As professionals in this field, we understand the message. But I’m not so sure about the consuming public. What assumptions do they make about WaLaw, Windermere, and Chuck Houston? Do they know who represented the seller, and who represented the buyer? Do they know the relationship between WaLaw on the one hand, and Windermere and Mr. Houston on the other?
In sharp contrast, all of us (the authors of this blog, many of its readers, most of its commenters) know exactly the answers to these questions. WaLaw listed the property on the MLS, and Mr. Houston (licensed through Windermere) found a buyer. The seller paid WaLaw a sum of money. WaLaw then shared some (or, as in this case, most) of the money with Windermere, which then shared most of it with Mr. Houston. We get it. We perfectly understand the message sent by a “Sold by” sign hung on a yard sign.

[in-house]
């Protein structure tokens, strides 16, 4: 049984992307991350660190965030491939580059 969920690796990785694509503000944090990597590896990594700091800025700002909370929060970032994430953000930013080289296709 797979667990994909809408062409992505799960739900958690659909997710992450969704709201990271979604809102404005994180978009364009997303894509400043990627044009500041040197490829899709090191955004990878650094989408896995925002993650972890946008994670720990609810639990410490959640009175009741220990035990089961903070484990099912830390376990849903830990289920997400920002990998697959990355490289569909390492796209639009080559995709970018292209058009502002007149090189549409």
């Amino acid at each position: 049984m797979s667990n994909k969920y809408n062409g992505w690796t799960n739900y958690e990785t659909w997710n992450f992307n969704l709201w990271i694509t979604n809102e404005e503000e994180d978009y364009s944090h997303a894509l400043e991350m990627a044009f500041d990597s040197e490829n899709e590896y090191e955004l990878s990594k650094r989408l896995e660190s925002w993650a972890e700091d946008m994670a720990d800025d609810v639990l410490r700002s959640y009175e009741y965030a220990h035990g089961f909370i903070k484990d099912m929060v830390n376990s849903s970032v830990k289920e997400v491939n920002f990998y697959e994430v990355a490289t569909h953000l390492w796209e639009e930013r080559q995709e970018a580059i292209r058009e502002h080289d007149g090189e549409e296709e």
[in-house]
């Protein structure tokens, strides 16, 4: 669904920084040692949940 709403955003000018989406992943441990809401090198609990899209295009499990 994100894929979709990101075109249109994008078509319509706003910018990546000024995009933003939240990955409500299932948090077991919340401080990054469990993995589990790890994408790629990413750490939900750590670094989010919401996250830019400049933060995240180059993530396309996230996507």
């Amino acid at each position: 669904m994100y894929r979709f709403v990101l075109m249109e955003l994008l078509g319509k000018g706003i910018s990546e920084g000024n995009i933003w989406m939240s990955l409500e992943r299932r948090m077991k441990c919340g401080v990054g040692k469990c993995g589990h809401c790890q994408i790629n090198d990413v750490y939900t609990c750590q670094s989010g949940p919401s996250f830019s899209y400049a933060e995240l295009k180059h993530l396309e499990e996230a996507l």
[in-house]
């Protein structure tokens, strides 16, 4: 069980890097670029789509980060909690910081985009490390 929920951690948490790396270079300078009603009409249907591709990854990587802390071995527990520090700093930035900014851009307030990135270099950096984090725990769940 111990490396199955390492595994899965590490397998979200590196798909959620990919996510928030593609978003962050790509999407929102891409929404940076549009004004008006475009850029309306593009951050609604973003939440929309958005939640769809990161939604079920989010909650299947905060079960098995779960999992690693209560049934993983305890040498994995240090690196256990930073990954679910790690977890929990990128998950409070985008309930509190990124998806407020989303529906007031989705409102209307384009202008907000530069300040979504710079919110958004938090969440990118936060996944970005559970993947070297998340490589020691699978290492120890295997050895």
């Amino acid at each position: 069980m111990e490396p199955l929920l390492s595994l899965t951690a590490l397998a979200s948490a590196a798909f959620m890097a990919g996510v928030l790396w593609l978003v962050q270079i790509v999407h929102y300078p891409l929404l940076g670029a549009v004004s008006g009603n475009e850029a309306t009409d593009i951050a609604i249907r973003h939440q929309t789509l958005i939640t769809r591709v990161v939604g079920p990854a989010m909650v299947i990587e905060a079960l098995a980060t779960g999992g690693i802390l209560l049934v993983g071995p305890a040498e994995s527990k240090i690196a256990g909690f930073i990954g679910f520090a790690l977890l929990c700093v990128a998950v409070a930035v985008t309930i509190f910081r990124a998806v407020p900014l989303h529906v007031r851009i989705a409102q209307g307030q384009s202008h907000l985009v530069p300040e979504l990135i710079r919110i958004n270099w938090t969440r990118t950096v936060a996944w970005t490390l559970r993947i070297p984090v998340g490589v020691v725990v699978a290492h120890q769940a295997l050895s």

So really, the audience must be us, at least in large part. Otherwise, the message would be re-worked to connect with the true audience and not just us. And this raises the question: What’s the point of providing us with this information? What do the “speakers” hope to gain from imparting this message?
Frankly, I’m not sure of the answer. I do know that, in the future, WaLaw will use its own “Sold” sign rather than the selling agent’s “Sold by” sign. That, in my mind, will simplify the message significantly and allow me to connect with the consuming public, the audience I want to reach. Hopefully, a layperson, when seeing the sign, will conclude only that WaLaw Realty helped this seller in selling her property. That’s the message I want to send, and as it stands now, I’m not sure that message is getting across.
Post Script: WaLaw will now be posting “SOLD